Pols all bow to N.Y.U.

To The Editor:
Re “Glad that Met gets lease” (letter, by Rosie Mendez, Tom Duane, Christine Quinn, Scott Stringer and Deborah Glick, Oct. 22):

Councilmember Mendez et al. stated in The Villager that New York University’s decision to renew Met Food supermarket’s lease is evidence of the university’s “commitment to supporting community sustainability.” Not so.

This renewal was at a rent that exceeds that of comparable N.Y.U. tenants, such as Trader Joe’s on E. 14th St.; and it emerged after eight months of protracted negotiations during which the community was held at bay and, indeed, subverted in its efforts to support Met Food by a few of the elected officials — under pressure by N.Y.U. — whose self-congratulatory letter you published.

The Met item was removed from discussion at several Community Board 3 committee meetings, and C.B. 3’s chairperson was not allowed to attend the “secret negotiations” between Met, N.Y.U. and elected officials. Direct community actions on behalf of Met were discouraged, as well. Why? Because, we were told, such pressure would put N.Y.U. on the defensive and could endanger the negotiations and, therefore, the lease renewal.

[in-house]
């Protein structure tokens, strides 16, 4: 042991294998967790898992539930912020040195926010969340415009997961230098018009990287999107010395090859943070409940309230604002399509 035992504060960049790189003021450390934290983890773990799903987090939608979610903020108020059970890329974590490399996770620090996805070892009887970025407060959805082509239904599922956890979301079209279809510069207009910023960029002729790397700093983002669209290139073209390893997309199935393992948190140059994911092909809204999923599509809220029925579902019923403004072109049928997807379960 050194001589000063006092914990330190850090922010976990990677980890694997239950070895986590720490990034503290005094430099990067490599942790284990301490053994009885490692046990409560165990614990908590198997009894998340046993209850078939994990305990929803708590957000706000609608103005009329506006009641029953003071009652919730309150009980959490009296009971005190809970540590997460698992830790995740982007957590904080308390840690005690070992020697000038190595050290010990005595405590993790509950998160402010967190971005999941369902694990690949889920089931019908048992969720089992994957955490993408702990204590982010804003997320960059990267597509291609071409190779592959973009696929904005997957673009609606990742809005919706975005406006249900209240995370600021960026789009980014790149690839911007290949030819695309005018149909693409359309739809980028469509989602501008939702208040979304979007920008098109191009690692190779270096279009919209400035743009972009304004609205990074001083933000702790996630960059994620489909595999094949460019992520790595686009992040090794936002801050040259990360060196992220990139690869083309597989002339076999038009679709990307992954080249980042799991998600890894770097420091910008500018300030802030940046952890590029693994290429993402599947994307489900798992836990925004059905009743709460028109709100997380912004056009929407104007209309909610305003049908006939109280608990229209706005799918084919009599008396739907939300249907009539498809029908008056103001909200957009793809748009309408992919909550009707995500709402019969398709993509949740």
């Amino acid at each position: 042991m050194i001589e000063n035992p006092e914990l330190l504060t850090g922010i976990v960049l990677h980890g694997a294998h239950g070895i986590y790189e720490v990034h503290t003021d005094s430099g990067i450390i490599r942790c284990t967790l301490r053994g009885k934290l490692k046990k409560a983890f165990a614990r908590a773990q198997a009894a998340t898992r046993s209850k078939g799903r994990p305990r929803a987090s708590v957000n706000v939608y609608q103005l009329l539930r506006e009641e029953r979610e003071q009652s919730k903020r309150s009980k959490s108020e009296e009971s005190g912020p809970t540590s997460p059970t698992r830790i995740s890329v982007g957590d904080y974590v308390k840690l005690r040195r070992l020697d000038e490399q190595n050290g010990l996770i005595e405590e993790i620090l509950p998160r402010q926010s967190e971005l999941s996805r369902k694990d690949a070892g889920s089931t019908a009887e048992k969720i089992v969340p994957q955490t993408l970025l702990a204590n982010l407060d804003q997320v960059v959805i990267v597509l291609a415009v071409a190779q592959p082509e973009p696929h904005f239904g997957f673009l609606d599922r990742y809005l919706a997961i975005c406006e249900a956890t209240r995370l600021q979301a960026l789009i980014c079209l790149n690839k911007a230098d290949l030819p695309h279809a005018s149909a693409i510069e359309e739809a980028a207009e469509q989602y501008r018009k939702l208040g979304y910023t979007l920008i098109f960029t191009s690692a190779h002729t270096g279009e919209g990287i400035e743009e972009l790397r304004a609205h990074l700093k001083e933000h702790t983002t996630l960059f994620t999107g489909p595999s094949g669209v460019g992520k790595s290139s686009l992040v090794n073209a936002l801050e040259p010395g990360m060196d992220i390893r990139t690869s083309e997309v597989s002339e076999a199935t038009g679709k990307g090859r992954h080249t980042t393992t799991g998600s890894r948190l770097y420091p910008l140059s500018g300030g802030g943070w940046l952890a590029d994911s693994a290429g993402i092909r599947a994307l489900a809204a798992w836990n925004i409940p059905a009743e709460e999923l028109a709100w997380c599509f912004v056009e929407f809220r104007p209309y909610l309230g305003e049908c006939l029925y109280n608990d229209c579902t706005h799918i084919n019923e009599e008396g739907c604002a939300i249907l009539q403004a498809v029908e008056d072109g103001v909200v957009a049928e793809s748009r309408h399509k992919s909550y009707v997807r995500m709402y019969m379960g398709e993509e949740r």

Whatever. A victory is a victory, however delayed. That Met will now remain in this neighborhood is, in fact, cause for celebration. It’s just not cause to bow and scrape in gratitude to our not-so-friendly neighborhood land baron or to gush about N.Y.U.’s “spirit of community collaboration.” That spirit was completely lacking throughout this sorry process, including among some now crowing about how “the university came through for us all.” If N.Y.U. had genuine community spirit, it would have offered a fair lease to Met within a month.